University of Kentucky Department of Entomology

Mystery Bug Answers

 
Mystery Picture #39

Mystery Picture #39

(Mystery Pictures)(Mystery Pictures)
NoviceExpert

Novice

Most everyone recognizes the adult stage of this insect, but did you guess this is a Monarch Butterfly Caterpillar? These larvae are found most frequently feeding on milkweed.

Chemicals in the milkweed plant accumulate in the caterpillars' bodies as they eat the leaves. These chemicals stay in the tissues of the insect for life, so they cause the adult butterflies to taste bad and thus help to protect them from becoming meals for birds. If a bird eats a Monarch butterfly, it will become so sick that it never wants to eat another one! The bright orange and black colors help the bird to identify this as one insect to leave alone!

In early fall, the adult Monarch butterflies can be seen flying overhead as they make their long journey to overwintering grounds in southwest North America. Scientists are interested in the travels of these butterflies and they could use your help! You can get involved in tagging monarchs and recording sightings through Monarch Watch.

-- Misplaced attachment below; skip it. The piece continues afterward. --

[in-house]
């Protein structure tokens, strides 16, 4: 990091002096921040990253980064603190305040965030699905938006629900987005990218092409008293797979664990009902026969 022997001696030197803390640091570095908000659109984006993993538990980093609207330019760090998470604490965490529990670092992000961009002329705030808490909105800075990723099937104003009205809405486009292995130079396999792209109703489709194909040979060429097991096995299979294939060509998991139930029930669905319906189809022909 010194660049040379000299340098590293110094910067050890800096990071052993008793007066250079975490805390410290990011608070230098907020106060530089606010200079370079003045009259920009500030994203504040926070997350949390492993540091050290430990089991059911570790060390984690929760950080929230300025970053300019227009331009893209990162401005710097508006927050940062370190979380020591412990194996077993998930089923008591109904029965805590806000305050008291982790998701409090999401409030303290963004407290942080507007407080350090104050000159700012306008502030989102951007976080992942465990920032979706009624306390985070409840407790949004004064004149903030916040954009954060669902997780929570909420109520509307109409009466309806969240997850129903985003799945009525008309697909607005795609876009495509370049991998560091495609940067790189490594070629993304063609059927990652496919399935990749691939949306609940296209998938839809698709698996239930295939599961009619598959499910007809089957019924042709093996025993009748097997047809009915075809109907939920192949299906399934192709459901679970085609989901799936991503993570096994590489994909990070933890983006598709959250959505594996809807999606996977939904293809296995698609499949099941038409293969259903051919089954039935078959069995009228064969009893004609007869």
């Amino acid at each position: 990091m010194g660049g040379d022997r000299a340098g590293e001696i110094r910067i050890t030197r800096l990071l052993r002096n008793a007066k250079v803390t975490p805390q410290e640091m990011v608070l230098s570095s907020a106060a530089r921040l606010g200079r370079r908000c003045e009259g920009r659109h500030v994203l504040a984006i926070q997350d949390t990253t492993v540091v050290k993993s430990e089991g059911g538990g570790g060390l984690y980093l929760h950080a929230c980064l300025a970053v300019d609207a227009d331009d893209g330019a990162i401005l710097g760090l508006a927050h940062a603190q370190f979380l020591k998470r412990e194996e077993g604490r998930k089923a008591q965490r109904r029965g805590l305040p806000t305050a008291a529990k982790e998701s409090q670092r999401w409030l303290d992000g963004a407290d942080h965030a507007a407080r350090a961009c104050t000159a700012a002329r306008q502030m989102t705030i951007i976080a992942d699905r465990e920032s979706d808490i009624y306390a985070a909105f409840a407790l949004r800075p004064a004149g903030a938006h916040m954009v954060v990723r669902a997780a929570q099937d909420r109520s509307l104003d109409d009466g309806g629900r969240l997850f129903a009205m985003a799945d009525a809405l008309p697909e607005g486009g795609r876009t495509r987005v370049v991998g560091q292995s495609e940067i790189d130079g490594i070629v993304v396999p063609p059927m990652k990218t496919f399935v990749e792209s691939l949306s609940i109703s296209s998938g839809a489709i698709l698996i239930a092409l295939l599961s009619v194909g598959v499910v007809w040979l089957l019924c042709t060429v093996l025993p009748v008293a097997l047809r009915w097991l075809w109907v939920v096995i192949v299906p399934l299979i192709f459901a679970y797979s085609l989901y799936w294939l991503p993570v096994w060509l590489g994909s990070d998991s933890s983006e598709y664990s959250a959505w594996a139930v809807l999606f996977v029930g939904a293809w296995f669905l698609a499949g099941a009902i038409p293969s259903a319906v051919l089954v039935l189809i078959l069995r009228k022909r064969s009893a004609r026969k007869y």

Expert

locust borer damage
Image courtesy of Virginia Cooperative Extension
One of the common names for this family of insects ("long-horned beetles") is based upon their long antennae. The distinctive yellow and black markings on its hard first pair of wings help the Locust Borer to blend in when it is sitting on a yellow flower.

The larval stages develop in the wood of different types of trees. They are legless, white "worms" that chew long, relatively rounded tunnels in the wood. This particular insect develops in locust.


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This page is maintained by Pat Dillon, Department of Entomology, University of Kentucky. Please send questions or suggestions to: pdillon@uky.edu